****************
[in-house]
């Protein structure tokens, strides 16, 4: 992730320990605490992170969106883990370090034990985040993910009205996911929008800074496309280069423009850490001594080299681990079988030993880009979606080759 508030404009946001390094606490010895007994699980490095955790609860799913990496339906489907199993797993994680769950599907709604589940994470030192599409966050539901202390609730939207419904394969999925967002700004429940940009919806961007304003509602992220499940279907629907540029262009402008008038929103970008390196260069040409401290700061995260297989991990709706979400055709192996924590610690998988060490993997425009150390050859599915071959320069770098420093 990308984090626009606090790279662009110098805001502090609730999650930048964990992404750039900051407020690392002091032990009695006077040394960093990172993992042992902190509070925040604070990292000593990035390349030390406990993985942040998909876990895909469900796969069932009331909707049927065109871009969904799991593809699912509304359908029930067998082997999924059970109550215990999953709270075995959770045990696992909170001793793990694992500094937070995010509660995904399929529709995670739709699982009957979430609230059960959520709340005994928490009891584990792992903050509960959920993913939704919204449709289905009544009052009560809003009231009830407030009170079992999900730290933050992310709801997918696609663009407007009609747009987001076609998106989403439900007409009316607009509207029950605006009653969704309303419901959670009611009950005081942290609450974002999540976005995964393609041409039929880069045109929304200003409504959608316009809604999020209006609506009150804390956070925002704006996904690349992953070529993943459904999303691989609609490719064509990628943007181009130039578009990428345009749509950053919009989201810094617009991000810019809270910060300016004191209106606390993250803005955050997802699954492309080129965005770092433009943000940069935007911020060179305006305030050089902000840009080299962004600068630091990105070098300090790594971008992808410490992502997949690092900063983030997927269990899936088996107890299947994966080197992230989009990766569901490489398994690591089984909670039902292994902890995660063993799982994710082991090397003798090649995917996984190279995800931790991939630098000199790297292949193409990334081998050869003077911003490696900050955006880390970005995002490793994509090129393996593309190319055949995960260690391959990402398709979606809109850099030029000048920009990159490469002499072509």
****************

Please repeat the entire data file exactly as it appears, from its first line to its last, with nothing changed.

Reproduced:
[in-house]
């Protein structure tokens, strides 16, 4: 992730320990605490992170969106883990370090034990985040993910009205996911929008800074496309280069423009850490001594080299681990079988030993880009979606080759 508030404009946001390094606490010895007994699980490095955790609860799913990496339906489907199993797993994680769950599907709604589940994470030192599409966050539901202390609730939207419904394969999925967002700004429940940009919806961007304003509602992220499940279907629907540029262009402008008038929103970008390196260069040409401290700061995260297989991990709706979400055709192996924590610690998988060490993997425009150390050859599915071959320069770098420093 990308984090626009606090790279662009110098805001502090609730999650930048964990992404750039900051407020690392002091032990009695006077040394960093990172993992042992902190509070925040604070990292000593990035390349030390406990993985942040998909876990895909469900796969069932009331909707049927065109871009969904799991593809699912509304359908029930067998082997999924059970109550215990999953709270075995959770045990696992909170001793793990694992500094937070995010509660995904399929529709995670739709699982009957979430609230059960959520709340005994928490009891584990792992903050509960959920993913939704919204449709289905009544009052009560809003009231009830407030009170079992999900730290933050992310709801997918696609663009407007009609747009987001076609998106989403439900007409009316607009509207029950605006009653969704309303419901959670009611009950005081942290609450974002999540976005995964393609041409039929880069045109929304200003409504959608316009809604999020209006609506009150804390956070925002704006996904690349992953070529993943459904999303691989609609490719064509990628943007181009130039578009990428345009749509950053919009989201810094617009991000810019809270910060300016004191209106606390993250803005955050997802699954492309080129965005770092433009943000940069935007911020060179305006305030050089902000840009080299962004600068630091990105070098300090790594971008992808410490992502997949690092900063983030997927269990899936088996107890299947994966080197992230989009990766569901490489398994690591089984909670039902292994902890995660063993799982994710082991090397003798090649995917996984190279995800931790991939630098000199790297292949193409990334081998050869003077911003490696900050955006880390970005995002490793994509090129393996593309190319055949995960260690391959990402398709979606809109850099030029000048920009990159490469002499072509």